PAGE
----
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In the wake of increasing numbers of rough sleepers, and no reliable method to count them, Midland Heart has been commissioned to write a report on the state of rough sleeping in the West Midlands. The report outlines the current scale of rough sleepers in the area who do not have access to dedicated outreach services, and makes appropriate recommendations as to how funding could be most effectively utilised by the West Midlands Homelessness Forum.
The severe lack of integration between services is widely discussed throughout the report. There is no central system that a support worker can go to to access customer records. Many ‘entrenched’ homeless people have accessed various support agencies over the years, and when coming in fresh to a new agency it would be beneficial for all information collected to be easily obtained. Surely, the simplest way to do this would be through the NHS, which already has existing databases capable of handling the information.
We know that mental heath problems are prominent within the rough sleeping group, so access to all available material would help to highlight an issue faster, meaning support can be offered earlier. The report highlighted the lack of mental heath expertise and awareness within homeless organizations, and this seems to be an area that increased funding could hugely benefit. Partially to blame is the current ‘reactive’ system that is in place, rather than a protocol focused on prevention. Both training frontline staff could be beneficial here, but also having a dedicated team available to deal with the specific issues across the area.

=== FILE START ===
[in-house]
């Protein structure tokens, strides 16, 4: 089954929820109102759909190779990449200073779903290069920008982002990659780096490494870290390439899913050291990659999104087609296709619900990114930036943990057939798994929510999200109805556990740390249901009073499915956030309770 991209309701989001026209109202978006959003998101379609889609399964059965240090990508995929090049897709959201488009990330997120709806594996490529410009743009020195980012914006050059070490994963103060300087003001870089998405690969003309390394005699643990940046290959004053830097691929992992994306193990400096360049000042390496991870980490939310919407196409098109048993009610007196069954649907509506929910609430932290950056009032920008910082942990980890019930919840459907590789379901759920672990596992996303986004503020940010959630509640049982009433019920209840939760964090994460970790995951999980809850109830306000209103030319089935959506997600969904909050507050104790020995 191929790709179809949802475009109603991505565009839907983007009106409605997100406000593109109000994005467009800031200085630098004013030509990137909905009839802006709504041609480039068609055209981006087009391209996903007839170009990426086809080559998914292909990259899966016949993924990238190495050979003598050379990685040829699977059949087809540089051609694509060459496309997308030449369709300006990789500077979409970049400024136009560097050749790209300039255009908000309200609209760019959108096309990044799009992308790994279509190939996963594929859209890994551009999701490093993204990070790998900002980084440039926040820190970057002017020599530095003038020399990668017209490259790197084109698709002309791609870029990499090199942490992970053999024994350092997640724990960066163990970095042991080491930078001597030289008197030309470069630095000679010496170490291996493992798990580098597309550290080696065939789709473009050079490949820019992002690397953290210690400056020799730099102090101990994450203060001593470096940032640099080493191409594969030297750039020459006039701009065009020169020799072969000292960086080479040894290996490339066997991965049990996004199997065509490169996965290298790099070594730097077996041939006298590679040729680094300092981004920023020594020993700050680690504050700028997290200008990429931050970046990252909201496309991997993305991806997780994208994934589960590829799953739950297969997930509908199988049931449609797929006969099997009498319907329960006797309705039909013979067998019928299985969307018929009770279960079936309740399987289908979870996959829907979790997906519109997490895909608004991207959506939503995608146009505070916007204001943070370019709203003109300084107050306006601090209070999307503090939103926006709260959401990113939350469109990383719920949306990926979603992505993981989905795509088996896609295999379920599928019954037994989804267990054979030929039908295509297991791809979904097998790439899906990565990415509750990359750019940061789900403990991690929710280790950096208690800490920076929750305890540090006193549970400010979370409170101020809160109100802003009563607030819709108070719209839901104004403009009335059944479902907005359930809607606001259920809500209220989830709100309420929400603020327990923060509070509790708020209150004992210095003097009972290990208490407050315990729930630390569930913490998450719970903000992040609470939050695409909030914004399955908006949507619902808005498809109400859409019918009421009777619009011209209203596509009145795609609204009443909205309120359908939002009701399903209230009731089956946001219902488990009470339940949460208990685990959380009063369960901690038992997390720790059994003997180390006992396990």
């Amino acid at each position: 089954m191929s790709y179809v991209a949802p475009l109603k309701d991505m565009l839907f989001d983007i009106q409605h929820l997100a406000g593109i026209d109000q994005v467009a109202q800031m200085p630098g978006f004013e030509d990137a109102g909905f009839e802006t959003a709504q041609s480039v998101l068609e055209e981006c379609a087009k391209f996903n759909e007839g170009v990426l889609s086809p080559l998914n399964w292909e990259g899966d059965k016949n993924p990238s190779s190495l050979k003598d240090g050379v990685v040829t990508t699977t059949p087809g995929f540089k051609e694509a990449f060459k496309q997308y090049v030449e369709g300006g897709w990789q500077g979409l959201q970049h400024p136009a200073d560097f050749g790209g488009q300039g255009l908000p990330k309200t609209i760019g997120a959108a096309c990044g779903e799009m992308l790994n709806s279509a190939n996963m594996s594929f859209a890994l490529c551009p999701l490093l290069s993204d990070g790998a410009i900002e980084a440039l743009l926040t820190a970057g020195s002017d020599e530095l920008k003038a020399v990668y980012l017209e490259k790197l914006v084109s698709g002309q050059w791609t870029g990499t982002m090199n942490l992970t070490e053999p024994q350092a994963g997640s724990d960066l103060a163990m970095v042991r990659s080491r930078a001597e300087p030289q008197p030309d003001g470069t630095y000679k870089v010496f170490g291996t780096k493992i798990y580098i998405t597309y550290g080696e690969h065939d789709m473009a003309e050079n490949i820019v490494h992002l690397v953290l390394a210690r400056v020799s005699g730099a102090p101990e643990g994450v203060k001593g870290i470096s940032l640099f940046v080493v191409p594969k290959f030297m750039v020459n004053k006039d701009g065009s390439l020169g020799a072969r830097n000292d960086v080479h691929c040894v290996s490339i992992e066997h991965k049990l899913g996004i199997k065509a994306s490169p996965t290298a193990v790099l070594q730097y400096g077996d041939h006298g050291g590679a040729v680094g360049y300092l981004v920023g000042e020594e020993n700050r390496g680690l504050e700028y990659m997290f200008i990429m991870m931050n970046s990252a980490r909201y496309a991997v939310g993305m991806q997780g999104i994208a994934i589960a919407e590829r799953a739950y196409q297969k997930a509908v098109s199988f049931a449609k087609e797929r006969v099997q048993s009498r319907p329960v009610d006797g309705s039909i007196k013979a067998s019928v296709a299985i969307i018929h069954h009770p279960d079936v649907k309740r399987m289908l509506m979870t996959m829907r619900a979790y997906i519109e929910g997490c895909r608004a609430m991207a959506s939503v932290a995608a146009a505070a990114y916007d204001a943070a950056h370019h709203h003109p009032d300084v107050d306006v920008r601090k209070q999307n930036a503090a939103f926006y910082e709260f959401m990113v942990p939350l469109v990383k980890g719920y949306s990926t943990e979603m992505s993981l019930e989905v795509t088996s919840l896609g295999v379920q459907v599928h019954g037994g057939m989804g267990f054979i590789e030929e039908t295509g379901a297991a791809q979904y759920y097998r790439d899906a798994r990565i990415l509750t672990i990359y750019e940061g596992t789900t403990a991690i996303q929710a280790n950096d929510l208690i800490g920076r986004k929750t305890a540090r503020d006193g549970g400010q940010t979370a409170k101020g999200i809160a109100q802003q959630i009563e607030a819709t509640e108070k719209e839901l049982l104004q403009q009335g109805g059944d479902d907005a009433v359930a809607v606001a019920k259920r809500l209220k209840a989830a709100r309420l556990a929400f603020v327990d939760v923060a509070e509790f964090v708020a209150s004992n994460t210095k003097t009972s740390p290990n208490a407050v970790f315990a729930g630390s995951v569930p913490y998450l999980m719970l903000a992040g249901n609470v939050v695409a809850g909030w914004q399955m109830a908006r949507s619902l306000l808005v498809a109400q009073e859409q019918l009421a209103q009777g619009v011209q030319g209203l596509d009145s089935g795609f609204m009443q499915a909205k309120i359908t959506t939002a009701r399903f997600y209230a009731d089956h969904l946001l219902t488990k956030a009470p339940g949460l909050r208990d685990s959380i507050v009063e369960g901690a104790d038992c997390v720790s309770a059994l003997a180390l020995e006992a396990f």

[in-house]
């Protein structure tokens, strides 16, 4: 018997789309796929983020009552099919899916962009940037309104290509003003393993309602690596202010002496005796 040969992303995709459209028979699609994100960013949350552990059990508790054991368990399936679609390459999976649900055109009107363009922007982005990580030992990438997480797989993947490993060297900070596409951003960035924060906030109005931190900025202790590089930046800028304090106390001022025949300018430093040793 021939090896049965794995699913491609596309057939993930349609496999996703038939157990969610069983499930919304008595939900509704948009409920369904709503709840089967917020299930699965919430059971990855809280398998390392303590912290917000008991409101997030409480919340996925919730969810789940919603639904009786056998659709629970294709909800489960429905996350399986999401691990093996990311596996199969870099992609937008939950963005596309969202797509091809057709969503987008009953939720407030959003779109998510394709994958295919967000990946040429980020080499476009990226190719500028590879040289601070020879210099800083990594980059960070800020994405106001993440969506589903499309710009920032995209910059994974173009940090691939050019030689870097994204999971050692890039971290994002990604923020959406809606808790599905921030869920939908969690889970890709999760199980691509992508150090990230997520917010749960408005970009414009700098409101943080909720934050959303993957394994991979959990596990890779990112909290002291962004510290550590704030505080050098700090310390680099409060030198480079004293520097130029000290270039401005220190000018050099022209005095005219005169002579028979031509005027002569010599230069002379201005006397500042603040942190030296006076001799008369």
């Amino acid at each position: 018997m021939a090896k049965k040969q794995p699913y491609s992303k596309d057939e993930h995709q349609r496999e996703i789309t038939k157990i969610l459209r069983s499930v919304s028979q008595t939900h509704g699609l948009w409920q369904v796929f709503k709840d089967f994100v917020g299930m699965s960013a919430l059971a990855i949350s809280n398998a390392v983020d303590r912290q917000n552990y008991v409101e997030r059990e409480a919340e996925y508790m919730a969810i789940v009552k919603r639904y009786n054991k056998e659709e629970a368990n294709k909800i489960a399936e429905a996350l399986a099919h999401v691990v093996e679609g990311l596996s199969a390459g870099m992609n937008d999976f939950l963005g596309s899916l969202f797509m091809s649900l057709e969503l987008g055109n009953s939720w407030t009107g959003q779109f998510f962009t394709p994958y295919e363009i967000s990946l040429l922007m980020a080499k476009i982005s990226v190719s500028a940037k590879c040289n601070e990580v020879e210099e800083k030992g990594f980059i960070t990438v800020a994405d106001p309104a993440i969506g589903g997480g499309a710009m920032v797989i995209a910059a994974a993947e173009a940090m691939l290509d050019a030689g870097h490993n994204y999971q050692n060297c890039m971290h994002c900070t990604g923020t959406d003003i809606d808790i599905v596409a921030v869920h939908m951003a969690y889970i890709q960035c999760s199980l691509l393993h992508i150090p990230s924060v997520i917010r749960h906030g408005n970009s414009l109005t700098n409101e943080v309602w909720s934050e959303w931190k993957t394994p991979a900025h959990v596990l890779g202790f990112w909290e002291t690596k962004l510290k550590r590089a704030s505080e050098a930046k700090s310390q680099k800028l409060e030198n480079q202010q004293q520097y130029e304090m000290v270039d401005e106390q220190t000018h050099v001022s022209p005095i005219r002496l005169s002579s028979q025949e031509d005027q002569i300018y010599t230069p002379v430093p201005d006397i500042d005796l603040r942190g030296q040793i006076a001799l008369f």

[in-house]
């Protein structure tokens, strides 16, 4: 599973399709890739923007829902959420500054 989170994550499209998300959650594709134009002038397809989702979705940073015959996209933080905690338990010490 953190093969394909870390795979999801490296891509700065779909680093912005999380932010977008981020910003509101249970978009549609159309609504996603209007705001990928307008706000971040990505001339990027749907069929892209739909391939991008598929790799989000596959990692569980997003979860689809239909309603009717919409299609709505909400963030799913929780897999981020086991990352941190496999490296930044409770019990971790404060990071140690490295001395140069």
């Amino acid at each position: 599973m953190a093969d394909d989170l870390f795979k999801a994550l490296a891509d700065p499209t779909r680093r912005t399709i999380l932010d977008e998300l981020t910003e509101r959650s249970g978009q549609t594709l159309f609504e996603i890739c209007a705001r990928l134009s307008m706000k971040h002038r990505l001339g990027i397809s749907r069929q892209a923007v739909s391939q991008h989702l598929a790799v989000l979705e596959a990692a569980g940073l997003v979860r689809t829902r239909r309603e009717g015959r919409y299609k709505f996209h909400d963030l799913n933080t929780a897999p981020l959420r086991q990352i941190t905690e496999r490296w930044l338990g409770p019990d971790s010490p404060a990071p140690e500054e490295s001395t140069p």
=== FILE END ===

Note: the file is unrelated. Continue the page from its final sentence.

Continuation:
The report has suggested that due to the relatively small numbers of rough sleepers in the areas scoped, it might be beneficial for the authorities to pool their resources and have outreach workers covering wider areas. This could encourage more specialist support workers, with a dedicated team to facilitate information sharing, meaning customers would have increased options and support. The current lack of direct-access hostels also increases the need for a 24-hour support system.
It is evident from the interviews that rough sleepers and sofa-surfers are well known by the authorities, and they in turn do not know what help is available. The report suggests a marketing campaign and online portal could be beneficial, where people access what support is available, enabling them to contact the appropriate service.
The report is a step in the right direction. It has highlighted the need for more awareness among frontline workers and the urgent need for integration of services. It also notes the excellent work that currently takes place, particularly that of charities and volunteers. With rental prices rising and the economic downturn leaving many unemployed, rough sleeping is sadly on the rise, and therefore it is important to get in early with these preventative measures to ensure no one takes to the streets without knowing they have somewhere to go.